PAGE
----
The Serra do Padre Ângelo has just recently been found by botanists. Many of them, who have been guided by members of the local family Caetano Ribeiro, were amazed by the presence of a huge Velloziaceae in the area. Representatives of this species reach up to six or more meters in height, and the populations occupy considerable areas, comprising thousands of individuals, including numerous seedlings. This notable species, in a recent visit, showed to be Vellozia gigantea (Mello-Silva 4033, K, RB, SPF, US, Fig. 2a-c; Siniscalchi 2024, SPF, Fig. 2f)! It is also present in the contiguous Serra do Pinhão (Danúbia Ribeiro, personal communication) and in the nearby Serra da Aliança (Lopes et al. 2016, Fig. 2e). This unexpected disjunction of a species previously considered endemic to the Serra do Cipó illustrates the very high degree of endemism of the Velloziaceae, whose members usually grow in places which are difficult to get at and little known botanically (Mello-Silva 1991), and adds considerable conservation importance to the Serra do Padre Ângelo and Serra da Aliança. Even more because, although numerous, the populations of V. gigantea suffer intense predation by the local people, who use their stems as fuel in wood burning stoves (Danúbia and Paulo Ribeiro, personal communication).

Figure 2 Vellozia gigantea - a. stem with fruits; b. stem with flower; c. a population with adults in backgroung and seedlings in foreground; d. a 5,5-m tall individual in Serra do Padre Ângelo; e. a 5-m tall individual in Serra da Aliança; f. a population in Serra do Padre Ângelo. (a,c,d. by R. Mello-Silva; b. by D. Ribeiro; e. by M. Morais; f. by C. Siniscalchi). 

Flagship species and biodiversity richness have frequently been used to support the establishment of conservation units or natural reserves. For example, the presence of Vellozia gigantea in the Serra do Cipó, and the endemic status of many other noteworthy species, such as Coccoloba cereiferaSchwacke (1898, Polygonaceae) and Paepalanthus bromelioidesSilveira (1908, Eriocaulaceae), as well the exuberance of its flora (Giullietti et al. 1987), were used to justify the establishment of the Serra do Cipó National Park (ICMBio 2009). Similarly, the richness of the flora from Grão Mogol with several endemic species (Pirani et al. 2003) helped to make the case for the recognition of the State Park of Grão Mogol (Fonseca & Lessa 2010), and the discovery of the mono-carvoeiro or muriqui-do-norte (Brachyteles hypoxanthusWied-Neuwied, 1820), the biggest primate from Americas, living in the luxuriant montane Atlantic Forest of the Serra do Brigadeiro, Minas Gerais, was the urgency for the creation of a State Park (IEF 2007). Thus, the territory of Serra do Padre Ângelo and Serra da Aliança, this land of the giants, deserves conservation not only for harbouring remarkable and vulnerable species of the Campo Rupestre Flora, distant from its core zone, but also for being a yet conserved spot left in a region that has lost almost all of its original natural covering.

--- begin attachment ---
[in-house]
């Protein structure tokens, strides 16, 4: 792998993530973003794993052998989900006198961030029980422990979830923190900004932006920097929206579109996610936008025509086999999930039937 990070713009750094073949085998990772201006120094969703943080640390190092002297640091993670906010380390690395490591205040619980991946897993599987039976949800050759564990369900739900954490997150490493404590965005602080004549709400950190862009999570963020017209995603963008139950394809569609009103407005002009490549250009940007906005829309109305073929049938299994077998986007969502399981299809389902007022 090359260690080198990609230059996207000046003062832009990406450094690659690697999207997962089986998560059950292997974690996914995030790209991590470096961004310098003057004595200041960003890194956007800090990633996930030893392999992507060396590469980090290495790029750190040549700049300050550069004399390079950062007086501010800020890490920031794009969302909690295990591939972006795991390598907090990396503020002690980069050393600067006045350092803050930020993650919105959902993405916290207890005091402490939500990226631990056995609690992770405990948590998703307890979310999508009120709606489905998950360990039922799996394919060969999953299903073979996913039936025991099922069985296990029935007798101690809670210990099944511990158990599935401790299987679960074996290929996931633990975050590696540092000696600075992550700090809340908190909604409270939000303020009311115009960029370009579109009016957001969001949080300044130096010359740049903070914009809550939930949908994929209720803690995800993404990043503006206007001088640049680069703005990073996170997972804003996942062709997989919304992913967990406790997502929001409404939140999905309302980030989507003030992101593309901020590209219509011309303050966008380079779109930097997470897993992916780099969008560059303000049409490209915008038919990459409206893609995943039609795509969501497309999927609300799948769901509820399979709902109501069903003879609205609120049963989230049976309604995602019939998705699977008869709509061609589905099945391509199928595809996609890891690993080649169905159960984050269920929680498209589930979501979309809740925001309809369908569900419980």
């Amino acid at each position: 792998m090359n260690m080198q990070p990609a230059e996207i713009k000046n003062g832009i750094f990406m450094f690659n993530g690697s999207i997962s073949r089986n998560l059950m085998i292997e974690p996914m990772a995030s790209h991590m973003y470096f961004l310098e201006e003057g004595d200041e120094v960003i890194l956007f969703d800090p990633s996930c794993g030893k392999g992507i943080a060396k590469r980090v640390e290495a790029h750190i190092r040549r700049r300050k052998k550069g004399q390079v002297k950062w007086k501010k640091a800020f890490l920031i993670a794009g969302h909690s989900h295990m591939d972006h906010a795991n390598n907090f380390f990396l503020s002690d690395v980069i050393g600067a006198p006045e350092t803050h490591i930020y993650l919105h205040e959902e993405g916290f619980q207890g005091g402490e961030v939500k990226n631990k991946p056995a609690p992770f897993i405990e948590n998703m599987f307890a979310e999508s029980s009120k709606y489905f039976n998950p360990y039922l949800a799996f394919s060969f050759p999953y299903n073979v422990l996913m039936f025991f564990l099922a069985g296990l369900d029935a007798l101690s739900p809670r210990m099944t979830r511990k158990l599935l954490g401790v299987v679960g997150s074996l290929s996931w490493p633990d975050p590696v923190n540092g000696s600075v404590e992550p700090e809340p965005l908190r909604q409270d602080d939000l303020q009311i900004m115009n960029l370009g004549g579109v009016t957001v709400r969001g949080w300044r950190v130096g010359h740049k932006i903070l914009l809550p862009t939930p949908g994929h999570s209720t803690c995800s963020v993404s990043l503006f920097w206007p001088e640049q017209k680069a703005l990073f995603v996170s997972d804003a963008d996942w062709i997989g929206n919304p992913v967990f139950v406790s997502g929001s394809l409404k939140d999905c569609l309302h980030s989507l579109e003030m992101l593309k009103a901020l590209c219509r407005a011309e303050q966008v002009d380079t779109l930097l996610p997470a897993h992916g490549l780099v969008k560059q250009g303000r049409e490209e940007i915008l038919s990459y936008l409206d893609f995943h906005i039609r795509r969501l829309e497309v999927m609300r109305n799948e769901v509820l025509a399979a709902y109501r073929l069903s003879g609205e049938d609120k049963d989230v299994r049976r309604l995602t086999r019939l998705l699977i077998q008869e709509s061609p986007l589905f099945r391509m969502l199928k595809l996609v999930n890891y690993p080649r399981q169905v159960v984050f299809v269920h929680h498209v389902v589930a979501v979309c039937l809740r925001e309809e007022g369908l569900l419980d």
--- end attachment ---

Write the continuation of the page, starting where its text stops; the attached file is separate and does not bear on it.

Editor de área: Dr. Leonardo Maurici Borges


To Danúbia, Edmilson, Eva, Júlio, and Paulo Caetano Ribeiro, for their warm welcome and to guide us to the Serra do Padre Ângelo. To Bráulio Marçal, Leonardo Lopes, and Carolina Siniscalchi, for alerting us for the presence of a huge Vellozia in the Serra. To Eimear Nic Lughadha and an anonymous reviewer, for improving the text. The author is CNPq research fellow.


Campacci MA (2014) Hoffmannseggella alvarenguensis Campacci sp. nov. Coletânea de orquídeas brasileiras: novas espécies e híbridos naturais 10: 382-385. [ Links ]

Fonseca DSR & Lessa SN (2010) Um breve diagnóstico ambiental do Parque Estadual de Grão Mogol (MG) e seu contexto espacial. Caminhos de Geografia 11: 260-274. [ Links ]

Giulietti AM, Menezes NL, Pirani JR, Meguro M & Wanderley MGL (1987) Flora da Serra do Cipó, Minas Gerais: caracterização e lista das espécies. Boletim de Botânica da Universidade de São Paulo 9: 1-151. [ Links ]

Gonella PM, Rivadavia F & Fleischmann A (2015) Drosera magnifica (Droseraceae): the largest New World sundew, discovered on Facebook. Phytotaxa 220: 257-267. [ Links ]

ICMBio (2009) Plano de Manejo do Parque Nacional da Serra do Cipó e Área de Proteção Ambiental Morro da Pedreira. Instituto Chico Mendes de Conservação da Biodiversidade, Brasília. 102p. [ Links ]